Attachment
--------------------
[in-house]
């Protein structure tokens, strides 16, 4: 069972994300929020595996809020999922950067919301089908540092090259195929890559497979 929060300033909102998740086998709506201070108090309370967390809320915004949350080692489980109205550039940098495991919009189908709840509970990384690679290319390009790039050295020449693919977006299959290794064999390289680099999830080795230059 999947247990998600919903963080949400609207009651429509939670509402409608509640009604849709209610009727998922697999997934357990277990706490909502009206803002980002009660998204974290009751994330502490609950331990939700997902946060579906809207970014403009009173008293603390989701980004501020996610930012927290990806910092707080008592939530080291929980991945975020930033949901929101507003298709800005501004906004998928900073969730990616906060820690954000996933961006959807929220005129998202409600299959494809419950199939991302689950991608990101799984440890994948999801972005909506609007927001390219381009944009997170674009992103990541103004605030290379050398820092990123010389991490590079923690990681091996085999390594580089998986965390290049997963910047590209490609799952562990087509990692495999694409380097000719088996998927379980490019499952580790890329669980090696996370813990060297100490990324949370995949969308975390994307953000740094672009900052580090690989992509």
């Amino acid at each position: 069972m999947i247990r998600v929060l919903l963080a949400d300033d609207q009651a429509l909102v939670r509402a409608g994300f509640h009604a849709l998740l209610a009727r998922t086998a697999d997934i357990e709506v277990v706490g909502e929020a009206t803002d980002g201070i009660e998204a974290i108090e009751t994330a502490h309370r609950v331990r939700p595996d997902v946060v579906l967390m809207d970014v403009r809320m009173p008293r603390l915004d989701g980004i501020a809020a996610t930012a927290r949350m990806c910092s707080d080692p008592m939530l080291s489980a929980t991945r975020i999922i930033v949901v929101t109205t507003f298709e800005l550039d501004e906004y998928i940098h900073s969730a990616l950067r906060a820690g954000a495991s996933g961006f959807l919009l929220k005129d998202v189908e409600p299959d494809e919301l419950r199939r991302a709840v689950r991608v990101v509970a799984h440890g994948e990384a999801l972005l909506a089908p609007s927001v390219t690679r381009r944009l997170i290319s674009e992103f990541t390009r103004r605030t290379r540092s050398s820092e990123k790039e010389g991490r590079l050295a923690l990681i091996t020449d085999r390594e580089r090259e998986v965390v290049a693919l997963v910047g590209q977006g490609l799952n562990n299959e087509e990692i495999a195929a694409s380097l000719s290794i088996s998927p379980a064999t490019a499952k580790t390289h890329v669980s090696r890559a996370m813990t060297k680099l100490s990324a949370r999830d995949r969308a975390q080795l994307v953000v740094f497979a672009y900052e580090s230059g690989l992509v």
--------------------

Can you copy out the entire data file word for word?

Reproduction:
[in-house]
């Protein structure tokens, strides 16, 4: 069972994300929020595996809020999922950067919301089908540092090259195929890559497979 929060300033909102998740086998709506201070108090309370967390809320915004949350080692489980109205550039940098495991919009189908709840509970990384690679290319390009790039050295020449693919977006299959290794064999390289680099999830080795230059 999947247990998600919903963080949400609207009651429509939670509402409608509640009604849709209610009727998922697999997934357990277990706490909502009206803002980002009660998204974290009751994330502490609950331990939700997902946060579906809207970014403009009173008293603390989701980004501020996610930012927290990806910092707080008592939530080291929980991945975020930033949901929101507003298709800005501004906004998928900073969730990616906060820690954000996933961006959807929220005129998202409600299959494809419950199939991302689950991608990101799984440890994948999801972005909506609007927001390219381009944009997170674009992103990541103004605030290379050398820092990123010389991490590079923690990681091996085999390594580089998986965390290049997963910047590209490609799952562990087509990692495999694409380097000719088996998927379980490019499952580790890329669980090696996370813990060297100490990324949370995949969308975390994307953000740094672009900052580090690989992509």
């Amino acid at each position: 069972m999947i247990r998600v929060l919903l963080a949400d300033d609207q009651a429509l909102v939670r509402a409608g994300f509640h009604a849709l998740l209610a009727r998922t086998a697999d997934i357990e709506v277990v706490g909502e929020a009206t803002d980002g201070i009660e998204a974290i108090e009751t994330a502490h309370r609950v331990r939700p595996d997902v946060v579906l967390m809207d970014v403009r809320m009173p008293r603390l915004d989701g980004i501020a809020a996610t930012a927290r949350m990806c910092s707080d080692p008592m939530l080291s489980a929980t991945r975020i999922i930033v949901v929101t109205t507003f298709e800005l550039d501004e906004y998928i940098h900073s969730a990616l950067r906060a820690g954000a495991s996933g961006f959807l919009l929220k005129d998202v189908e409600p299959d494809e919301l419950r199939r991302a709840v689950r991608v990101v509970a799984h440890g994948e990384a999801l972005l909506a089908p609007s927001v390219t690679r381009r944009l997170i290319s674009e992103f990541t390009r103004r605030t290379r540092s050398s820092e990123k790039e010389g991490r590079l050295a923690l990681i091996t020449d085999r390594e580089r090259e998986v965390v290049a693919l997963v910047g590209q977006g490609l799952n562990n299959e087509e990692i495999a195929a694409s380097l000719s290794i088996s998927p379980a064999t490019a499952k580790t390289h890329v669980s090696r890559a996370m813990t060297k680099l100490s990324a949370r999830d995949r969308a975390q080795l994307v953000v740094f497979a672009y900052e580090s230059g690989l992509v």